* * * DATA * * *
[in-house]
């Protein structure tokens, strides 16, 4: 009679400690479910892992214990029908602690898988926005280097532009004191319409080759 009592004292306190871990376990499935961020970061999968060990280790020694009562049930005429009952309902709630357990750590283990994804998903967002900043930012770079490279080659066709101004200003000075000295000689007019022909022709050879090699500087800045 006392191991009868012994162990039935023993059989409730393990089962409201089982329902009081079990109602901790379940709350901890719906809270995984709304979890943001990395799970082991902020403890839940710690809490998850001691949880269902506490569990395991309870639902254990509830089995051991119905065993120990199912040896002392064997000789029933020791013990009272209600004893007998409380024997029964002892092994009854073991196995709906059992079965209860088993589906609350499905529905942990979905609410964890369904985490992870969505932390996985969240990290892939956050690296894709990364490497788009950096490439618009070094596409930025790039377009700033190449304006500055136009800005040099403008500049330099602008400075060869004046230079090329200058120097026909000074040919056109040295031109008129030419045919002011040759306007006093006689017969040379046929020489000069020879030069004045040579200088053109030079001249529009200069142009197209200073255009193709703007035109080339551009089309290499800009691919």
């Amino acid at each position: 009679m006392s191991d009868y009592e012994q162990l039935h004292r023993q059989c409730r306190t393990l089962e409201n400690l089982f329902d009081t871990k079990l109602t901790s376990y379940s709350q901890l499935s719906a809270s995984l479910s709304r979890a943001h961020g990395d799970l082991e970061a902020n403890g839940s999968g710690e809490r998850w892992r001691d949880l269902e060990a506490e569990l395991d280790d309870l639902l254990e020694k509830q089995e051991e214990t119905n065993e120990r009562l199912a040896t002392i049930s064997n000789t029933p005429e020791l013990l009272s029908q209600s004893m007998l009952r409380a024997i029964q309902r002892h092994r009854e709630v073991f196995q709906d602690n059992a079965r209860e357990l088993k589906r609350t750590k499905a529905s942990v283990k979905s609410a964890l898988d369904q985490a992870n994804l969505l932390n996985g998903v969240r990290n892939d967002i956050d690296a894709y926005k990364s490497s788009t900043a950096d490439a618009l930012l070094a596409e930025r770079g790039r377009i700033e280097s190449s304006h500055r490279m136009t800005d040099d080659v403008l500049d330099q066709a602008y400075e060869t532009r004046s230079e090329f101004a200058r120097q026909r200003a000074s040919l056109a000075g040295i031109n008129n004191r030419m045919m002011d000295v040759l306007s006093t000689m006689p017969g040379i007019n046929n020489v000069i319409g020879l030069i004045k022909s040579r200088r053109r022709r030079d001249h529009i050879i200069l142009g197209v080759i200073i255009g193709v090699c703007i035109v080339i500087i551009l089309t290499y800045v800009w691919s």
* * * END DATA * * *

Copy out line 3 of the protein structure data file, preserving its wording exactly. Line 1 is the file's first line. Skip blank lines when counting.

């Amino acid at each position: 009679m006392s191991d009868y009592e012994q162990l039935h004292r023993q059989c409730r306190t393990l089962e409201n400690l089982f329902d009081t871990k079990l109602t901790s376990y379940s709350q901890l499935s719906a809270s995984l479910s709304r979890a943001h961020g990395d799970l082991e970061a902020n403890g839940s999968g710690e809490r998850w892992r001691d949880l269902e060990a506490e569990l395991d280790d309870l639902l254990e020694k509830q089995e051991e214990t119905n065993e120990r009562l199912a040896t002392i049930s064997n000789t029933p005429e020791l013990l009272s029908q209600s004893m007998l009952r409380a024997i029964q309902r002892h092994r009854e709630v073991f196995q709906d602690n059992a079965r209860e357990l088993k589906r609350t750590k499905a529905s942990v283990k979905s609410a964890l898988d369904q985490a992870n994804l969505l932390n996985g998903v969240r990290n892939d967002i956050d690296a894709y926005k990364s490497s788009t900043a950096d490439a618009l930012l070094a596409e930025r770079g790039r377009i700033e280097s190449s304006h500055r490279m136009t800005d040099d080659v403008l500049d330099q066709a602008y400075e060869t532009r004046s230079e090329f101004a200058r120097q026909r200003a000074s040919l056109a000075g040295i031109n008129n004191r030419m045919m002011d000295v040759l306007s006093t000689m006689p017969g040379i007019n046929n020489v000069i319409g020879l030069i004045k022909s040579r200088r053109r022709r030079d001249h529009i050879i200069l142009g197209v080759i200073i255009g193709v090699c703007i035109v080339i500087i551009l089309t290499y800045v800009w691919s």